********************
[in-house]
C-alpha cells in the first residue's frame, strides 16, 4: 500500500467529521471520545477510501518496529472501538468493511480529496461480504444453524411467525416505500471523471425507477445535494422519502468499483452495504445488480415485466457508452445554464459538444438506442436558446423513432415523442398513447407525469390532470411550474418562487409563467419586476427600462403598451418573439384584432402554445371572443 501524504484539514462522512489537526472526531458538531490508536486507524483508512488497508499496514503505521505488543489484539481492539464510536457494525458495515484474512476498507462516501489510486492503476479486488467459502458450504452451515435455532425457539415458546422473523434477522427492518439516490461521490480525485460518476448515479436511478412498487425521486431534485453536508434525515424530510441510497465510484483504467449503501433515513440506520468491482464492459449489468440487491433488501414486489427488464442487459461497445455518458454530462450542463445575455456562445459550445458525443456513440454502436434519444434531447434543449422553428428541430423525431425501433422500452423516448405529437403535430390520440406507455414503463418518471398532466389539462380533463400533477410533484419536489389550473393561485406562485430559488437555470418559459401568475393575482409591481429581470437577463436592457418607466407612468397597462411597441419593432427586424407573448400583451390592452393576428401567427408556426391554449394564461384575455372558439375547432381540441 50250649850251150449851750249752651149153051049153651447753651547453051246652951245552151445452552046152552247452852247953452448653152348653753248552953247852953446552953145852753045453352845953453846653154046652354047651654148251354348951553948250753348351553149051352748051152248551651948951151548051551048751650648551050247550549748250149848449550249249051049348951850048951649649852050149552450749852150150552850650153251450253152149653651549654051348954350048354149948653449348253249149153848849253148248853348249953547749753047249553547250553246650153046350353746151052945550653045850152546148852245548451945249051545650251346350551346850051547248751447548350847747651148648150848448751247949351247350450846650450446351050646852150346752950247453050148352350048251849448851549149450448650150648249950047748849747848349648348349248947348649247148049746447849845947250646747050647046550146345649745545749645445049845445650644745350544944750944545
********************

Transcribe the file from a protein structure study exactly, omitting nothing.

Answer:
[in-house]
C-alpha cells in the first residue's frame, strides 16, 4: 500500500467529521471520545477510501518496529472501538468493511480529496461480504444453524411467525416505500471523471425507477445535494422519502468499483452495504445488480415485466457508452445554464459538444438506442436558446423513432415523442398513447407525469390532470411550474418562487409563467419586476427600462403598451418573439384584432402554445371572443 501524504484539514462522512489537526472526531458538531490508536486507524483508512488497508499496514503505521505488543489484539481492539464510536457494525458495515484474512476498507462516501489510486492503476479486488467459502458450504452451515435455532425457539415458546422473523434477522427492518439516490461521490480525485460518476448515479436511478412498487425521486431534485453536508434525515424530510441510497465510484483504467449503501433515513440506520468491482464492459449489468440487491433488501414486489427488464442487459461497445455518458454530462450542463445575455456562445459550445458525443456513440454502436434519444434531447434543449422553428428541430423525431425501433422500452423516448405529437403535430390520440406507455414503463418518471398532466389539462380533463400533477410533484419536489389550473393561485406562485430559488437555470418559459401568475393575482409591481429581470437577463436592457418607466407612468397597462411597441419593432427586424407573448400583451390592452393576428401567427408556426391554449394564461384575455372558439375547432381540441 50250649850251150449851750249752651149153051049153651447753651547453051246652951245552151445452552046152552247452852247953452448653152348653753248552953247852953446552953145852753045453352845953453846653154046652354047651654148251354348951553948250753348351553149051352748051152248551651948951151548051551048751650648551050247550549748250149848449550249249051049348951850048951649649852050149552450749852150150552850650153251450253152149653651549654051348954350048354149948653449348253249149153848849253148248853348249953547749753047249553547250553246650153046350353746151052945550653045850152546148852245548451945249051545650251346350551346850051547248751447548350847747651148648150848448751247949351247350450846650450446351050646852150346752950247453050148352350048251849448851549149450448650150648249950047748849747848349648348349248947348649247148049746447849845947250646747050647046550146345649745545749645445049845445650644745350544944750944545